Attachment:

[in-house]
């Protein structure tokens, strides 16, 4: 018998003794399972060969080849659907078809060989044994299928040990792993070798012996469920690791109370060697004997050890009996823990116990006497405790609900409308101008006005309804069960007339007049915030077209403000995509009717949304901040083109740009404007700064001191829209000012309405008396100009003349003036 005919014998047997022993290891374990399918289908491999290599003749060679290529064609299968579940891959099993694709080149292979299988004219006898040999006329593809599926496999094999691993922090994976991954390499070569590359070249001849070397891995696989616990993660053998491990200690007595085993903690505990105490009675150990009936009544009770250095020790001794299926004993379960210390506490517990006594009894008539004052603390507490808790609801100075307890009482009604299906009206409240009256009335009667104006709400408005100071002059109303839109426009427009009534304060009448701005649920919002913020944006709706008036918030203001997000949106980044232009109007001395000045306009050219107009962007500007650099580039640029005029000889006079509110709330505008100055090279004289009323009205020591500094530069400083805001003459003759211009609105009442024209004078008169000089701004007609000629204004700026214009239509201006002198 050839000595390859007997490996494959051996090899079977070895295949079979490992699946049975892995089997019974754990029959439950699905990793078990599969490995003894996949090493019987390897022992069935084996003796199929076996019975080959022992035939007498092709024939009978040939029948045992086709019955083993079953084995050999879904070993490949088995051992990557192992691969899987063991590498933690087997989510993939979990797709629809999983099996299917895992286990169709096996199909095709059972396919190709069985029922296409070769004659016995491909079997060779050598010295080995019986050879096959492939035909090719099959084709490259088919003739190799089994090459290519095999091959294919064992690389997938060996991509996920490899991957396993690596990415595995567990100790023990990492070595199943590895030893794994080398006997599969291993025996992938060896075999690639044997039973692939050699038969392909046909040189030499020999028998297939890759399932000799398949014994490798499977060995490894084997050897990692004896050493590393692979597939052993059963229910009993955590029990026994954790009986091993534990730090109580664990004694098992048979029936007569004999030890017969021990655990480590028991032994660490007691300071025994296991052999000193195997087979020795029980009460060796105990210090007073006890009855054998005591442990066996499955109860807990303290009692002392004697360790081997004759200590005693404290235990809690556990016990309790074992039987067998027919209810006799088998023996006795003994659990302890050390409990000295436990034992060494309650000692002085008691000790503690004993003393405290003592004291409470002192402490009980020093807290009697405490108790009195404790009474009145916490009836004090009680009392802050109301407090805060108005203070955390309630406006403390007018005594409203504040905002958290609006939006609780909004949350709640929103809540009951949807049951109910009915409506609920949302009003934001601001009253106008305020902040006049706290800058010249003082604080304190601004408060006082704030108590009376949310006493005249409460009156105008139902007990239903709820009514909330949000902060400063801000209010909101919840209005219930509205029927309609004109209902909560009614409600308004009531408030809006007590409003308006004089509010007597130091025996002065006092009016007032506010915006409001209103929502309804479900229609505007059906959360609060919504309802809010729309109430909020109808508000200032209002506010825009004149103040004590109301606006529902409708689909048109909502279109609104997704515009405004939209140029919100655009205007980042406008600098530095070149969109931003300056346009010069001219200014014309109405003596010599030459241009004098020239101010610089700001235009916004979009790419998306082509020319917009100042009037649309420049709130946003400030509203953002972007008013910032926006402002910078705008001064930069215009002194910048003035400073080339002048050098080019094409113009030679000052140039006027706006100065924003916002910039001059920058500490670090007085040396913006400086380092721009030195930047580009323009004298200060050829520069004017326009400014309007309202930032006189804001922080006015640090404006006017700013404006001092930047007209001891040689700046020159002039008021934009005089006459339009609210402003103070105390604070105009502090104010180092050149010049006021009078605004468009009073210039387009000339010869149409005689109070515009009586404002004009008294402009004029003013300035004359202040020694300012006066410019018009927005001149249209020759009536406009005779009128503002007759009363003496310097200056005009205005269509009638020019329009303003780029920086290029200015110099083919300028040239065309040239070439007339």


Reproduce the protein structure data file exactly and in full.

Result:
[in-house]
């Protein structure tokens, strides 16, 4: 018998003794399972060969080849659907078809060989044994299928040990792993070798012996469920690791109370060697004997050890009996823990116990006497405790609900409308101008006005309804069960007339007049915030077209403000995509009717949304901040083109740009404007700064001191829209000012309405008396100009003349003036 005919014998047997022993290891374990399918289908491999290599003749060679290529064609299968579940891959099993694709080149292979299988004219006898040999006329593809599926496999094999691993922090994976991954390499070569590359070249001849070397891995696989616990993660053998491990200690007595085993903690505990105490009675150990009936009544009770250095020790001794299926004993379960210390506490517990006594009894008539004052603390507490808790609801100075307890009482009604299906009206409240009256009335009667104006709400408005100071002059109303839109426009427009009534304060009448701005649920919002913020944006709706008036918030203001997000949106980044232009109007001395000045306009050219107009962007500007650099580039640029005029000889006079509110709330505008100055090279004289009323009205020591500094530069400083805001003459003759211009609105009442024209004078008169000089701004007609000629204004700026214009239509201006002198 050839000595390859007997490996494959051996090899079977070895295949079979490992699946049975892995089997019974754990029959439950699905990793078990599969490995003894996949090493019987390897022992069935084996003796199929076996019975080959022992035939007498092709024939009978040939029948045992086709019955083993079953084995050999879904070993490949088995051992990557192992691969899987063991590498933690087997989510993939979990797709629809999983099996299917895992286990169709096996199909095709059972396919190709069985029922296409070769004659016995491909079997060779050598010295080995019986050879096959492939035909090719099959084709490259088919003739190799089994090459290519095999091959294919064992690389997938060996991509996920490899991957396993690596990415595995567990100790023990990492070595199943590895030893794994080398006997599969291993025996992938060896075999690639044997039973692939050699038969392909046909040189030499020999028998297939890759399932000799398949014994490798499977060995490894084997050897990692004896050493590393692979597939052993059963229910009993955590029990026994954790009986091993534990730090109580664990004694098992048979029936007569004999030890017969021990655990480590028991032994660490007691300071025994296991052999000193195997087979020795029980009460060796105990210090007073006890009855054998005591442990066996499955109860807990303290009692002392004697360790081997004759200590005693404290235990809690556990016990309790074992039987067998027919209810006799088998023996006795003994659990302890050390409990000295436990034992060494309650000692002085008691000790503690004993003393405290003592004291409470002192402490009980020093807290009697405490108790009195404790009474009145916490009836004090009680009392802050109301407090805060108005203070955390309630406006403390007018005594409203504040905002958290609006939006609780909004949350709640929103809540009951949807049951109910009915409506609920949302009003934001601001009253106008305020902040006049706290800058010249003082604080304190601004408060006082704030108590009376949310006493005249409460009156105008139902007990239903709820009514909330949000902060400063801000209010909101919840209005219930509205029927309609004109209902909560009614409600308004009531408030809006007590409003308006004089509010007597130091025996002065006092009016007032506010915006409001209103929502309804479900229609505007059906959360609060919504309802809010729309109430909020109808508000200032209002506010825009004149103040004590109301606006529902409708689909048109909502279109609104997704515009405004939209140029919100655009205007980042406008600098530095070149969109931003300056346009010069001219200014014309109405003596010599030459241009004098020239101010610089700001235009916004979009790419998306082509020319917009100042009037649309420049709130946003400030509203953002972007008013910032926006402002910078705008001064930069215009002194910048003035400073080339002048050098080019094409113009030679000052140039006027706006100065924003916002910039001059920058500490670090007085040396913006400086380092721009030195930047580009323009004298200060050829520069004017326009400014309007309202930032006189804001922080006015640090404006006017700013404006001092930047007209001891040689700046020159002039008021934009005089006459339009609210402003103070105390604070105009502090104010180092050149010049006021009078605004468009009073210039387009000339010869149409005689109070515009009586404002004009008294402009004029003013300035004359202040020694300012006066410019018009927005001149249209020759009536406009005779009128503002007759009363003496310097200056005009205005269509009638020019329009303003780029920086290029200015110099083919300028040239065309040239070439007339």